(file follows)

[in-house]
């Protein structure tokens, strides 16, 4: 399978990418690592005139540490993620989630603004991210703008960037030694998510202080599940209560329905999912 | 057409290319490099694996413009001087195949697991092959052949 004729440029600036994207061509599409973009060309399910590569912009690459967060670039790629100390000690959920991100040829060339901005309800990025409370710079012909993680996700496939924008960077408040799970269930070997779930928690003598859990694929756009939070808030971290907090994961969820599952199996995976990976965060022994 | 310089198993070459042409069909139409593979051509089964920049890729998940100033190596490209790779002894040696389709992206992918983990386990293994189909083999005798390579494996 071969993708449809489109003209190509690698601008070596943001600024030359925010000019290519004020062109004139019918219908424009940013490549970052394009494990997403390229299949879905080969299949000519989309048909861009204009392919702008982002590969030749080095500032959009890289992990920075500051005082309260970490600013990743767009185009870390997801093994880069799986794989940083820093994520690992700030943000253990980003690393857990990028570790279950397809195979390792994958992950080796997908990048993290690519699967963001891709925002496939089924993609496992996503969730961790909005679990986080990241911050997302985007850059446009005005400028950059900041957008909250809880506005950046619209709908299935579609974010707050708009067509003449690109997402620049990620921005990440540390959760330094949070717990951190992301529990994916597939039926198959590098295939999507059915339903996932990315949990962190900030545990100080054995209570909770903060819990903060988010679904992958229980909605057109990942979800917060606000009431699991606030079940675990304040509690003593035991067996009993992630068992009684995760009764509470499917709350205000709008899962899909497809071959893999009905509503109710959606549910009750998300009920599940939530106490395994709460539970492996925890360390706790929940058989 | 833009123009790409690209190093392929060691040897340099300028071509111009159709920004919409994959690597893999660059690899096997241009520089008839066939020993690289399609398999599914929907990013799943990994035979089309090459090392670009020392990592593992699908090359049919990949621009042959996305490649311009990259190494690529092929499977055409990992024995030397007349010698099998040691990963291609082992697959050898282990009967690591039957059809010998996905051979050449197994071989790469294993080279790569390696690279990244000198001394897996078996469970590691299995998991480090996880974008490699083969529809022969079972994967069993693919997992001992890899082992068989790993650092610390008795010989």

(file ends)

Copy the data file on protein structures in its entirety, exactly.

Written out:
[in-house]
């Protein structure tokens, strides 16, 4: 399978990418690592005139540490993620989630603004991210703008960037030694998510202080599940209560329905999912 | 057409290319490099694996413009001087195949697991092959052949 004729440029600036994207061509599409973009060309399910590569912009690459967060670039790629100390000690959920991100040829060339901005309800990025409370710079012909993680996700496939924008960077408040799970269930070997779930928690003598859990694929756009939070808030971290907090994961969820599952199996995976990976965060022994 | 310089198993070459042409069909139409593979051509089964920049890729998940100033190596490209790779002894040696389709992206992918983990386990293994189909083999005798390579494996 071969993708449809489109003209190509690698601008070596943001600024030359925010000019290519004020062109004139019918219908424009940013490549970052394009494990997403390229299949879905080969299949000519989309048909861009204009392919702008982002590969030749080095500032959009890289992990920075500051005082309260970490600013990743767009185009870390997801093994880069799986794989940083820093994520690992700030943000253990980003690393857990990028570790279950397809195979390792994958992950080796997908990048993290690519699967963001891709925002496939089924993609496992996503969730961790909005679990986080990241911050997302985007850059446009005005400028950059900041957008909250809880506005950046619209709908299935579609974010707050708009067509003449690109997402620049990620921005990440540390959760330094949070717990951190992301529990994916597939039926198959590098295939999507059915339903996932990315949990962190900030545990100080054995209570909770903060819990903060988010679904992958229980909605057109990942979800917060606000009431699991606030079940675990304040509690003593035991067996009993992630068992009684995760009764509470499917709350205000709008899962899909497809071959893999009905509503109710959606549910009750998300009920599940939530106490395994709460539970492996925890360390706790929940058989 | 833009123009790409690209190093392929060691040897340099300028071509111009159709920004919409994959690597893999660059690899096997241009520089008839066939020993690289399609398999599914929907990013799943990994035979089309090459090392670009020392990592593992699908090359049919990949621009042959996305490649311009990259190494690529092929499977055409990992024995030397007349010698099998040691990963291609082992697959050898282990009967690591039957059809010998996905051979050449197994071989790469294993080279790569390696690279990244000198001394897996078996469970590691299995998991480090996880974008490699083969529809022969079972994967069993693919997992001992890899082992068989790993650092610390008795010989």